The men of Flight 19 and PBM-5 BuNo 59225
|FT-28||Charles C. Taylor, Lieutenant, USNR|| Robert Francis Harmon, AOM3c, USNR |
Walter R. Parpart, ARM3c, USNR ,
|FT-36||Edward J. Powers, Captain, USMC H.Q.|| Howell O. Thompson, SSgt., USMCR|
George.R. Paonessa, Sgt., USMC
|FT-3||Joseph.T. Bossi, Ensign, USNR|| Herman A. Thelander, S1c, USNR|
Burt E. Baluk, JR., S1c, USNR
|FT-117||George W. Stivers, Captain, USMC|| Robert P. Gruebel, Pvt., USMCR|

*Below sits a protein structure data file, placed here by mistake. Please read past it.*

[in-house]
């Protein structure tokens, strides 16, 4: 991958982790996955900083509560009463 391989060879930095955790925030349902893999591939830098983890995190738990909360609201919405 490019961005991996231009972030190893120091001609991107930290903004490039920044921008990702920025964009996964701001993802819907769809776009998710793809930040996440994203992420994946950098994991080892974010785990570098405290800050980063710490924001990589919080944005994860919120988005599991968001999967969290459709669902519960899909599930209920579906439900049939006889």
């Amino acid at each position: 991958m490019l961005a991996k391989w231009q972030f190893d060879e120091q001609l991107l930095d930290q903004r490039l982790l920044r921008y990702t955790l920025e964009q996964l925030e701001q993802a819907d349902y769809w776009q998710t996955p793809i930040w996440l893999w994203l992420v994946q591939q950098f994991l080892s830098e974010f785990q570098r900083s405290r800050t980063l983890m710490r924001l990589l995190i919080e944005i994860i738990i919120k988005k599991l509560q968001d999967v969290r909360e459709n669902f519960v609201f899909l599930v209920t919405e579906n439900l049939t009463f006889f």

Robert F. Gallivan, Sgt., USMC
|FT-81||Robert J. Gerber, 2nd LT, USMCR||William E. Lightfoot, Pfc., USMCR*|
|BuNo 59225||Walter G. Jeffery, Ltjg, USN|| Harrie G. Cone, Ltjg, USN|
Roger M. Allen, Ensign, USN
Lloyd A. Eliason, Ensign, USN
Charles D. Arceneaux, Ensign, USN
Robert C. Cameron, RM3, USN
Wiley D. Cargill, Sr., Seaman 1st, USN
James F. Jordan, ARM3, USN
John T. Menendez, AOM3, USN
Philip B. Neeman, Seaman 1st, USN
James F. Osterheld, AOM3, USN
Donald E. Peterson, AMM1, USN
Alfred J. Zywicki, Seaman 1st, USN
* This particular plane was one crew member short. The airman in question, Marine Corporal Allan Kosnar,
had been given special permission not to fly that day. Triangle enthusiasts cite this as being because he had had a strong premonition of danger.